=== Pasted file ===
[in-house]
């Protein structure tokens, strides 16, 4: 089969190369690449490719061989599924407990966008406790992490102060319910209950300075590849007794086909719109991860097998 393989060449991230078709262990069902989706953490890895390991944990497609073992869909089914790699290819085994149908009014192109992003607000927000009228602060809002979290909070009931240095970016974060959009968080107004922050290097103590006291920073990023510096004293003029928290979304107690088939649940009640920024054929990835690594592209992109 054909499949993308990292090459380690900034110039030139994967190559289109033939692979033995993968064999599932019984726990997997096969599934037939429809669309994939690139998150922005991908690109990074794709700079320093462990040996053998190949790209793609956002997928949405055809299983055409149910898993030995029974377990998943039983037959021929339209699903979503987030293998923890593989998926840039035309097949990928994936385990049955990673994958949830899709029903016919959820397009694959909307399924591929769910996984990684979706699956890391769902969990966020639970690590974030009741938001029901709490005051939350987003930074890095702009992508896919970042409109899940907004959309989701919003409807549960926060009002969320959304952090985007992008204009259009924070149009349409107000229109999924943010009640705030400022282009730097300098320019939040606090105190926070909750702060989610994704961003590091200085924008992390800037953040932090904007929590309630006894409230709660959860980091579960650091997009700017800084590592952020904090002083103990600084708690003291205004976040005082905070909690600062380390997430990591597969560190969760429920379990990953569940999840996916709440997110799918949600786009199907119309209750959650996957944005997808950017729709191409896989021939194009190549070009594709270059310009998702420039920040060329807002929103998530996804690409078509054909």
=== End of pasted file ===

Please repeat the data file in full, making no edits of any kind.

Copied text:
[in-house]
């Protein structure tokens, strides 16, 4: 089969190369690449490719061989599924407990966008406790992490102060319910209950300075590849007794086909719109991860097998 393989060449991230078709262990069902989706953490890895390991944990497609073992869909089914790699290819085994149908009014192109992003607000927000009228602060809002979290909070009931240095970016974060959009968080107004922050290097103590006291920073990023510096004293003029928290979304107690088939649940009640920024054929990835690594592209992109 054909499949993308990292090459380690900034110039030139994967190559289109033939692979033995993968064999599932019984726990997997096969599934037939429809669309994939690139998150922005991908690109990074794709700079320093462990040996053998190949790209793609956002997928949405055809299983055409149910898993030995029974377990998943039983037959021929339209699903979503987030293998923890593989998926840039035309097949990928994936385990049955990673994958949830899709029903016919959820397009694959909307399924591929769910996984990684979706699956890391769902969990966020639970690590974030009741938001029901709490005051939350987003930074890095702009992508896919970042409109899940907004959309989701919003409807549960926060009002969320959304952090985007992008204009259009924070149009349409107000229109999924943010009640705030400022282009730097300098320019939040606090105190926070909750702060989610994704961003590091200085924008992390800037953040932090904007929590309630006894409230709660959860980091579960650091997009700017800084590592952020904090002083103990600084708690003291205004976040005082905070909690600062380390997430990591597969560190969760429920379990990953569940999840996916709440997110799918949600786009199907119309209750959650996957944005997808950017729709191409896989021939194009190549070009594709270059310009998702420039920040060329807002929103998530996804690409078509054909």